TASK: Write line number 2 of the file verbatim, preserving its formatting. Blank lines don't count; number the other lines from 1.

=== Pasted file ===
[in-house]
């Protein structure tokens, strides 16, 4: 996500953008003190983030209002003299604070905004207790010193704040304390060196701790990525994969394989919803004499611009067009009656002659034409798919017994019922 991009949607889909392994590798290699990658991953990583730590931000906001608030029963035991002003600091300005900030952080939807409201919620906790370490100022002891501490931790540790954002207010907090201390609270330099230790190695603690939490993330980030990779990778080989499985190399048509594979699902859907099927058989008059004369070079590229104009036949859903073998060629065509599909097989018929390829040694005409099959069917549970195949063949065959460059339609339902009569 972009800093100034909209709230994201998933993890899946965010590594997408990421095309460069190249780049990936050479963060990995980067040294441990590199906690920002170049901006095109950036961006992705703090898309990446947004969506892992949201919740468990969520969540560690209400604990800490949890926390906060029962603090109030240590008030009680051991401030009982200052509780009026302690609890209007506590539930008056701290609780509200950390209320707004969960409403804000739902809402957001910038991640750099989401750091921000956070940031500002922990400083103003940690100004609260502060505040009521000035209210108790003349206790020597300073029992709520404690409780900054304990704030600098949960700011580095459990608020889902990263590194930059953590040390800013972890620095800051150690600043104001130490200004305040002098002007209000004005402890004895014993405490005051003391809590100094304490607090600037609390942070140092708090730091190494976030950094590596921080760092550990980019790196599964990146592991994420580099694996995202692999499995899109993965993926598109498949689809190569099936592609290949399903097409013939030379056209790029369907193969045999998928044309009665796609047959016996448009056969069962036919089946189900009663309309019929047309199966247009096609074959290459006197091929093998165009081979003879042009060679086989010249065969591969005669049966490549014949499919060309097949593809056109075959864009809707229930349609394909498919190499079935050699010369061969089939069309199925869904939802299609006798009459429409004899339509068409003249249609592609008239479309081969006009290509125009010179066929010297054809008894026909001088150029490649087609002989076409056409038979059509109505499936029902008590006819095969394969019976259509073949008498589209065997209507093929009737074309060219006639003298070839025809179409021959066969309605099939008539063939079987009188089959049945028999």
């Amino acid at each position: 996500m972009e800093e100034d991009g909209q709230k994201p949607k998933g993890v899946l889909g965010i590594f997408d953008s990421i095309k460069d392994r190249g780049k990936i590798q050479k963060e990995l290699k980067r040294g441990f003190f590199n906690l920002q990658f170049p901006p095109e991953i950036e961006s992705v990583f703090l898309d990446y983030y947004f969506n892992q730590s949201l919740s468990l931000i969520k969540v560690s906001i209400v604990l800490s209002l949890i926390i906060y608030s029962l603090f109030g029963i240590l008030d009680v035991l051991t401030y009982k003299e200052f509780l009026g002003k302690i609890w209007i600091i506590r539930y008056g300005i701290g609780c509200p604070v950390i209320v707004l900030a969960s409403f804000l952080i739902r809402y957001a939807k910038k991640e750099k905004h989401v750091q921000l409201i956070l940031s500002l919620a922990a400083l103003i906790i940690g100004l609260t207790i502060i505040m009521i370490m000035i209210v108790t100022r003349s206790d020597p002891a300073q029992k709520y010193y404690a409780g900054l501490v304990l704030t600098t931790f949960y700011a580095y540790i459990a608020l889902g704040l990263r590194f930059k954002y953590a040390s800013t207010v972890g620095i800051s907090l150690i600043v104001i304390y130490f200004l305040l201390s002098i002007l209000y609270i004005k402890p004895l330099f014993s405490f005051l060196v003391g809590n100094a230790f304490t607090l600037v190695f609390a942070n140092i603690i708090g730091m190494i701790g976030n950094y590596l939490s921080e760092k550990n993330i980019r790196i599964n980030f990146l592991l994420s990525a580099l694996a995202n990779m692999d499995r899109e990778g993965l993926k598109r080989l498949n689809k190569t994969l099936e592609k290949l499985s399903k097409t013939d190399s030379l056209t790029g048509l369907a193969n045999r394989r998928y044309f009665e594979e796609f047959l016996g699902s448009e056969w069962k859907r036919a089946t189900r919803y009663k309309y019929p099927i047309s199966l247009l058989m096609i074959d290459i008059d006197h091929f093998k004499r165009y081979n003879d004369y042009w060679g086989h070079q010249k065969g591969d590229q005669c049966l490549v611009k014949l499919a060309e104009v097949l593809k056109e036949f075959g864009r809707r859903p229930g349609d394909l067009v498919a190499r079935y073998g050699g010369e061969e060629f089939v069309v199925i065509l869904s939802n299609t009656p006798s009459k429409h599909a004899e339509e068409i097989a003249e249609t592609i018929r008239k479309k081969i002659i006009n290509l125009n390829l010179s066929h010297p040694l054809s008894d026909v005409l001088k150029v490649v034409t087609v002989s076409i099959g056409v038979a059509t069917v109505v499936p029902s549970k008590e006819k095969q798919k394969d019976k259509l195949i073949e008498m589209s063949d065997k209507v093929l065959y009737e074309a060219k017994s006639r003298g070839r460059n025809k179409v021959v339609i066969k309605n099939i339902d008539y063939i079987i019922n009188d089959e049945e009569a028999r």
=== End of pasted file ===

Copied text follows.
């Protein structure tokens, strides 16, 4: 996500953008003190983030209002003299604070905004207790010193704040304390060196701790990525994969394989919803004499611009067009009656002659034409798919017994019922 991009949607889909392994590798290699990658991953990583730590931000906001608030029963035991002003600091300005900030952080939807409201919620906790370490100022002891501490931790540790954002207010907090201390609270330099230790190695603690939490993330980030990779990778080989499985190399048509594979699902859907099927058989008059004369070079590229104009036949859903073998060629065509599909097989018929390829040694005409099959069917549970195949063949065959460059339609339902009569 972009800093100034909209709230994201998933993890899946965010590594997408990421095309460069190249780049990936050479963060990995980067040294441990590199906690920002170049901006095109950036961006992705703090898309990446947004969506892992949201919740468990969520969540560690209400604990800490949890926390906060029962603090109030240590008030009680051991401030009982200052509780009026302690609890209007506590539930008056701290609780509200950390209320707004969960409403804000739902809402957001910038991640750099989401750091921000956070940031500002922990400083103003940690100004609260502060505040009521000035209210108790003349206790020597300073029992709520404690409780900054304990704030600098949960700011580095459990608020889902990263590194930059953590040390800013972890620095800051150690600043104001130490200004305040002098002007209000004005402890004895014993405490005051003391809590100094304490607090600037609390942070140092708090730091190494976030950094590596921080760092550990980019790196599964990146592991994420580099694996995202692999499995899109993965993926598109498949689809190569099936592609290949399903097409013939030379056209790029369907193969045999998928044309009665796609047959016996448009056969069962036919089946189900009663309309019929047309199966247009096609074959290459006197091929093998165009081979003879042009060679086989010249065969591969005669049966490549014949499919060309097949593809056109075959864009809707229930349609394909498919190499079935050699010369061969089939069309199925869904939802299609006798009459429409004899339509068409003249249609592609008239479309081969006009290509125009010179066929010297054809008894026909001088150029490649087609002989076409056409038979059509109505499936029902008590006819095969394969019976259509073949008498589209065997209507093929009737074309060219006639003298070839025809179409021959066969309605099939008539063939079987009188089959049945028999």